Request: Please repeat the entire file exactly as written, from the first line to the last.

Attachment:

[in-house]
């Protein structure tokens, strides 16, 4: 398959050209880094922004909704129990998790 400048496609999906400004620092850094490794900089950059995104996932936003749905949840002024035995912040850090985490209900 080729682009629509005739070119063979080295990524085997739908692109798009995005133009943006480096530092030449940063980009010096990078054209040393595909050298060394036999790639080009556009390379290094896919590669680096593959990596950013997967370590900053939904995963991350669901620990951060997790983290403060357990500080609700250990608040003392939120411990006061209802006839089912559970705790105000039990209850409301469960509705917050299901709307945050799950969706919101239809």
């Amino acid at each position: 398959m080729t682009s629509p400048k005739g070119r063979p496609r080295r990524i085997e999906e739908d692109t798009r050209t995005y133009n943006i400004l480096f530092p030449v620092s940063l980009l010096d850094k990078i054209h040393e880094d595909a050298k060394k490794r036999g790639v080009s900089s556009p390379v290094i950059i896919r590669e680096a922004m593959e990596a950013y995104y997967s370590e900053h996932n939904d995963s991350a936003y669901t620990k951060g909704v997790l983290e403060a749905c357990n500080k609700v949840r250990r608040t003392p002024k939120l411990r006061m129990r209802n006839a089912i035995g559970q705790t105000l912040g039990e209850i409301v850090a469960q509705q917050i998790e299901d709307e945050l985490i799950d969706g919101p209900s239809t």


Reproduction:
[in-house]
């Protein structure tokens, strides 16, 4: 398959050209880094922004909704129990998790 400048496609999906400004620092850094490794900089950059995104996932936003749905949840002024035995912040850090985490209900 080729682009629509005739070119063979080295990524085997739908692109798009995005133009943006480096530092030449940063980009010096990078054209040393595909050298060394036999790639080009556009390379290094896919590669680096593959990596950013997967370590900053939904995963991350669901620990951060997790983290403060357990500080609700250990608040003392939120411990006061209802006839089912559970705790105000039990209850409301469960509705917050299901709307945050799950969706919101239809």
């Amino acid at each position: 398959m080729t682009s629509p400048k005739g070119r063979p496609r080295r990524i085997e999906e739908d692109t798009r050209t995005y133009n943006i400004l480096f530092p030449v620092s940063l980009l010096d850094k990078i054209h040393e880094d595909a050298k060394k490794r036999g790639v080009s900089s556009p390379v290094i950059i896919r590669e680096a922004m593959e990596a950013y995104y997967s370590e900053h996932n939904d995963s991350a936003y669901t620990k951060g909704v997790l983290e403060a749905c357990n500080k609700v949840r250990r608040t003392p002024k939120l411990r006061m129990r209802n006839a089912i035995g559970q705790t105000l912040g039990e209850i409301v850090a469960q509705q917050i998790e299901d709307e945050l985490i799950d969706g919101p209900s239809t």